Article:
Roy Wepner writes legal briefs - lots of them. Roy is one of the firm’s “go to” litigators when briefs are needed at trial and appellate courts in patent and trademark cases.
In addition to writing briefs for cases in which he has been involved since the beginning, he also serves as a “designated hitter” in cases requiring a simple and clear explanation of a complex topic. In that regard, the firm values the fresh perspective and often new approaches he can bring to difficult matters.
As one of the firm’s premier litigators, Roy also does pretty much everything else associated with IP litigation. Although Roy has Bachelor’s and Master’s degrees in mechanical engineering, he has tackled patent cases in areas ranging from basic laser technology to pharmaceuticals.
Roy’s experience in appellate practice is particularly extensive, having briefed and/or argued over 40 appeals at the U.S. Court of Appeals for the Federal Circuit alone since the court opened its doors in 1982. Roy’s successes as lead counsel include appellate victories in cases involving patents asserted against automatic teller machines, fragmentation catheters, and cellular window shades. Roy has been described as an “admired appellate specialist” in The World’s Leading Patent Practitioners by International Asset Management, which - in 2016 - said that Roy’s “appellate know‑how sets him apart from the pack and gives the firm an edge in tough disputes that are likely to go the distance.”
The Rest Of The Story
Roy’s writings have extended beyond his day‑to‑day practice. He has published four law review articles on IP topics. The first, which he wrote as a law student in 1974, presaged the creation of the Federal Circuit in 1982. The second, published in 1982, is cited in McCarthy on Trademarks and Unfair Competition, and the third (published in 1988) was cited in an en banc opinion of the Federal Circuit. The fourth, published in 2004, urged an end to the “presumption of irreparable harm” in patent‑based preliminary injunction motions, two years before the Supreme Court curtailed injunctions in patent cases in the eBay decision. He has also published over fifteen articles on IP law and practice in the New Jersey Law Journal.
Roy has taught patent law at Rutgers Law School‑Newark and trademark law at Seton Hall Law School. He also has served as an expert witness and has enjoyed success as a mediator.
Alternative Dispute Resolution
1975, New York
1976, New Jersey
1976, United States Patent & Trademark Office
J.D., University of Pennsylvania Law School, 1974
M.S., Mechanical Engineering, Rensselaer Polytechnic Institute, 1969
B.S., Mechanical Engineering, Rensselaer Polytechnic Institute, 1968; Tau Beta Pi, Pi Tau Sigma honorary societies
Lerner David successfully defended Rutgers University and one of its football coaches, Arin Blazek, against entry of a preliminary injunction. Following full briefing by the parties and oral argument, U.S. District Judge Michael A. Shipp denied the preliminary injunction, agreeing with the position argued by Lerner David.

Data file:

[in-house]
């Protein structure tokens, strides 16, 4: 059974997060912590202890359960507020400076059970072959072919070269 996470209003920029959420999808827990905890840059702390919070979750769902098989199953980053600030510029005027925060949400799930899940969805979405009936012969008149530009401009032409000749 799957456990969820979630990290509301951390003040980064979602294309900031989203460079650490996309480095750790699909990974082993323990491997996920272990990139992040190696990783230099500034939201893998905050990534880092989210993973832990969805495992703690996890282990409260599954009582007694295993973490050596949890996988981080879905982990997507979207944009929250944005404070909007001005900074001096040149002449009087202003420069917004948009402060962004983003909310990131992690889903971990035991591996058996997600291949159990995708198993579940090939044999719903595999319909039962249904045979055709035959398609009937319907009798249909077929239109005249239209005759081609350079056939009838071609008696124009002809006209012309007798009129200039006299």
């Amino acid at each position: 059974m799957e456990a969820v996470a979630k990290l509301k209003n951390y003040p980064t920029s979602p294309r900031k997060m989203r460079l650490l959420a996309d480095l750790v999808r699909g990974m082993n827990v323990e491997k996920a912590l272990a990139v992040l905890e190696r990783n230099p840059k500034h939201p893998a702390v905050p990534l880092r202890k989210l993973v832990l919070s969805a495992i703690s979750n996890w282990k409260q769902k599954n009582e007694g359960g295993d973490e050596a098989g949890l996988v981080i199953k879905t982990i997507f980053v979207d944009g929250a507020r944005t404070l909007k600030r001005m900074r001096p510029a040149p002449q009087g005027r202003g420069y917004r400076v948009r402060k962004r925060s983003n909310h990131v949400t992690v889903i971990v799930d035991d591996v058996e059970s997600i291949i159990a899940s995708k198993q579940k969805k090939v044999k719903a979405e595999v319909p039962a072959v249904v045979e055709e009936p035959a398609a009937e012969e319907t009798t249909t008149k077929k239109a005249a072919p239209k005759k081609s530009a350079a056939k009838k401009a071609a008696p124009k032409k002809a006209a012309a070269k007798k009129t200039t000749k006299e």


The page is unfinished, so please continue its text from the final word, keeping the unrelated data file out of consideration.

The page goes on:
On behalf of our client New York University (“NYU”) Lerner David won an appeal before the New York Supreme Court Appellate Division. The Appellate Division reversed a lower court decision that had dismissed a breach of contract action brought by NYU against Pfizer Inc. and reinstated the lawsuit. The suit involves an exclusive technology license from NYU to a small company named Sugen, which was ultimately acquired by Pfizer. The license concerned fundamental technology in the field of targeted cancer therapies. Pfizer launched a drug known as XALKORI® to treat non-small cell lung cancer. NYU filed suit alleging that it was entitled to royalties under a 1996 amendment of the license agreement. In late 2015, the New York Supreme Court, Commercial Division, construed the agreement favorably for Pfizer, which resulted in dismissal of NYU’s claim. As urged by Lerner David, the Appellate Division found ambiguity in the agreement and held that in the face of countervailing reasonable interpretations, which could not be resolved at an early procedural stage, the complaint should not have been dismissed. The majority rejected Pfizer’s contention that NYU’s reading of the 1996 amendment would lead to a “commercially unreasonable” result. Adopting Lerner David’s arguments, the Court based its decision on the fact that NYU had agreed to give up certain royalties in the short term in exchange for royalties on certain future products (such as XALKORI®), coupled with the fact that the products on which royalties were being sought were alleged to have been derived from NYU technology. NYU plans to continue seeking a 2.5% royalty on Pfizer’s sales of XALKORI®, which (cumulatively) are believed to have exceeded $1.5 billion. (The case is New York University v. Pfizer Inc., 2017 N.Y. App. Div. LEXIS 03464, 2017 N.Y. Slip Op. 03464 (Appellate Div., First Dep’t, May 2, 2017.))